Redfin's latest report reveals that skyrocketing mortgage rates, the highest in twenty years, have dramatically eroded the purchasing power of homebuyers over the past 18 months.
A homebuyer on a $3,000 monthly budget can only afford a $429,000 home with a 30-year fixed mortgage rate of around 7.3%. That buyer lost $71,000 in purchasing power since August 2022, when they could've afforded a $500,000 home with an average rate of around 5.5%. In December 2020, that same buyer could've afforded a $629,000 home.
The combination of a high monthly mortgage and low inventory has levitated home prices, sparking an affordability crisis.
Last week, the Mortgage Bankers Association reported that US mortgage rates rose to the highest level since late 2000, sending a key measure of demand down to the lowest in nearly three decades.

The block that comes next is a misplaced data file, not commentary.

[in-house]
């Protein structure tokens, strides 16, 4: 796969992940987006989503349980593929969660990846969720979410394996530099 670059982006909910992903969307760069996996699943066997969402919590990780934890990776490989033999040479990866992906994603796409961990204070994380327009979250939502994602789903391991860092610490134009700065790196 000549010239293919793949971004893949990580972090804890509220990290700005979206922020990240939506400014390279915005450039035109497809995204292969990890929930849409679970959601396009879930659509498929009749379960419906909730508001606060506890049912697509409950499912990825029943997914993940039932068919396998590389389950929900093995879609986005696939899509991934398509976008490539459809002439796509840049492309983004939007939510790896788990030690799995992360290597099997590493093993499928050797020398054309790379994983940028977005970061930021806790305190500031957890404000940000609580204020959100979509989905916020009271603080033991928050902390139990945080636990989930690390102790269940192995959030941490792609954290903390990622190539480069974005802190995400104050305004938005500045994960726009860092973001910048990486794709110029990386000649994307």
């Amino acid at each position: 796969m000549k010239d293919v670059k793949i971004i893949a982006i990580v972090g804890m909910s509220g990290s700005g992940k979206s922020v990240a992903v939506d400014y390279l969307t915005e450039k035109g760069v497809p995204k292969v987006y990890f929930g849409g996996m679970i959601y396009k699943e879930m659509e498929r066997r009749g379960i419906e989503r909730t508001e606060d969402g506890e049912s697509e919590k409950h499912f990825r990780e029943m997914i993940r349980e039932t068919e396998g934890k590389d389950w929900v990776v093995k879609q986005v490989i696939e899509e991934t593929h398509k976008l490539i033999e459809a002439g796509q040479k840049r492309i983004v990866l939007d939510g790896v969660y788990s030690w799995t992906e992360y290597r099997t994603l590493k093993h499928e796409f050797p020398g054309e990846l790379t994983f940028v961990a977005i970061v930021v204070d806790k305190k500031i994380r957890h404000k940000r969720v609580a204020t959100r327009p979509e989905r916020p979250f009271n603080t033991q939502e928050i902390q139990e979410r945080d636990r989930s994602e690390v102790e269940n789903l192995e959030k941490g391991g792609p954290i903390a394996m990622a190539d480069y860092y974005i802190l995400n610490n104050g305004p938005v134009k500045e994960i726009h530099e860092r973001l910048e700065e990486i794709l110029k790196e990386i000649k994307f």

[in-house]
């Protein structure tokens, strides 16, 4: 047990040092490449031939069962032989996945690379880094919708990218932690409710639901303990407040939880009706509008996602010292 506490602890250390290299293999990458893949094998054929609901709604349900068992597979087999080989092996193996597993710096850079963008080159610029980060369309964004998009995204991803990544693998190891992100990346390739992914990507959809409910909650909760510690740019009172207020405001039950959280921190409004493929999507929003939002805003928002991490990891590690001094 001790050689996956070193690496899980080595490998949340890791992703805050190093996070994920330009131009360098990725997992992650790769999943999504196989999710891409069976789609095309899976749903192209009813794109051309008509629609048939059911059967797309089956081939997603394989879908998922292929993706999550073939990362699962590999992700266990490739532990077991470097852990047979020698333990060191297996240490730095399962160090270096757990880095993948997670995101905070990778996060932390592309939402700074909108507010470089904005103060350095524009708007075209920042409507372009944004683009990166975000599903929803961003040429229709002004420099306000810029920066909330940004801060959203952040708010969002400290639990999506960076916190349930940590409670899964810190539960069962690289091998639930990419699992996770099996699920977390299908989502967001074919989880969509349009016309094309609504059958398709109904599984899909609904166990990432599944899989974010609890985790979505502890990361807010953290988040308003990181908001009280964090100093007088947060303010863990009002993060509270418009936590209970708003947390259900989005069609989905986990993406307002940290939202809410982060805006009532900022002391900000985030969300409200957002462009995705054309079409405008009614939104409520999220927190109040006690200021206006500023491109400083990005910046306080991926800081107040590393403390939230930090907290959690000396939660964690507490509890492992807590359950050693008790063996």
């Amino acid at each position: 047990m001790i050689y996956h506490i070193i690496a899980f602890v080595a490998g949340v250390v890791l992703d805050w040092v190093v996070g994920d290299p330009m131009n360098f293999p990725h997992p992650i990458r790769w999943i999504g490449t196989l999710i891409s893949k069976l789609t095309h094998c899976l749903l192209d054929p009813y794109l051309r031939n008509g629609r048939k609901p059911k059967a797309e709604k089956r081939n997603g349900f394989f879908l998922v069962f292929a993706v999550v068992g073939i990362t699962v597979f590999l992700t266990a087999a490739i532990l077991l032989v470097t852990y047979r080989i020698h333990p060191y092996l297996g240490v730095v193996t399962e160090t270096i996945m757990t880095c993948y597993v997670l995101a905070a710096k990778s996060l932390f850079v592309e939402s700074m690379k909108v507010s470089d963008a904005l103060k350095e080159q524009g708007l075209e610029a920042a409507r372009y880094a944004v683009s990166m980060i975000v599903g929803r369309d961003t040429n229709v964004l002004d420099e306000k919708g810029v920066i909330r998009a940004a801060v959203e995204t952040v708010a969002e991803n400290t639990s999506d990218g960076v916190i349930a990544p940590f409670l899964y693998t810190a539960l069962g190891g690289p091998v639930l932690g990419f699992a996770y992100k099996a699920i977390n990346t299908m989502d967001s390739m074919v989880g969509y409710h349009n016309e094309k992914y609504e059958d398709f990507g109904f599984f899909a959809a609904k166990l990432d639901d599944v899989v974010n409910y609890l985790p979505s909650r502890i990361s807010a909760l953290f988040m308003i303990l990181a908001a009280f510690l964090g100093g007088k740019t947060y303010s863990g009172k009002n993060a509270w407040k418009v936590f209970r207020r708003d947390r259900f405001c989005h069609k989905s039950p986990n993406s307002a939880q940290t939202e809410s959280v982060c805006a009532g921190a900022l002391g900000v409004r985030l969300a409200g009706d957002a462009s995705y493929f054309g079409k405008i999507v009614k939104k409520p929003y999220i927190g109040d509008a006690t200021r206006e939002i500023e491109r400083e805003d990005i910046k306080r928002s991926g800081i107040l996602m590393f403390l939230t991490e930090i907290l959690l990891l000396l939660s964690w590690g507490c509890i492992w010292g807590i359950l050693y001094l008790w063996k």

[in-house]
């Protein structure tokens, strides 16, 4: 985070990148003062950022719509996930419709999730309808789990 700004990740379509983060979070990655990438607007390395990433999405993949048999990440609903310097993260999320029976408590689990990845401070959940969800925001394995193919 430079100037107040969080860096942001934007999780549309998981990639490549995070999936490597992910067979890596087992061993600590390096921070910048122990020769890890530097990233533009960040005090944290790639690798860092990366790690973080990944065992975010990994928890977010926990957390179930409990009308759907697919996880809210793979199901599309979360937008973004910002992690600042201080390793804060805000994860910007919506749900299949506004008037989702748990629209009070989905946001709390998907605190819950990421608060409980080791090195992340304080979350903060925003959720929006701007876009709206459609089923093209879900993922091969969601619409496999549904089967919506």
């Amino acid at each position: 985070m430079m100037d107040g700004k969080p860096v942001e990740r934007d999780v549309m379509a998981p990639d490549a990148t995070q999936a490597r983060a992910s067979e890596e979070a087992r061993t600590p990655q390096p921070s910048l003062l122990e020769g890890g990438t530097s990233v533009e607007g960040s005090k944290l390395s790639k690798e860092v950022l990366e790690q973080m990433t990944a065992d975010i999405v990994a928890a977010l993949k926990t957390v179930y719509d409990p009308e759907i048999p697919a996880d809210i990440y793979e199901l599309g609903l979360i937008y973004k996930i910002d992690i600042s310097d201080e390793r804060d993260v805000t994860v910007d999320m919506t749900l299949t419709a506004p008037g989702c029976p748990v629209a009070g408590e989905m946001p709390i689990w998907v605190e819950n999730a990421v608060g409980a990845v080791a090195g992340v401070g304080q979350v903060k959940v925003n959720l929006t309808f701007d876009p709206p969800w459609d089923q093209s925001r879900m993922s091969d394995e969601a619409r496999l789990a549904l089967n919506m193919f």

We noted in July the entire housing market is in "paralysis," with the lowest turnover rate on record. In other words, homeowners are reluctant to move and take on a higher mortgage rate, while prospective homebuyers can't afford pricey homes.
Mortgage rates tend to track Treasury bonds. Rates on swap contracts referencing future Fed policy meetings suggest the federal funds rate could be hiked an additional 15 bps by year-end.
While Bloomberg macro strategist Simon White recently noted US inflation is poised to begin re-accelerating again, Morgan Stanley Chief Asia Economist Chetan Ahya pointed out an opposing view that China could enter a debt-deflation loop that will spread disinflation worldwide.
There is some good news for the housing market, though it might be 2024/25 story: Looking To Buy? New Report Forecasts Housing Market Affordability Set To Return In 2025.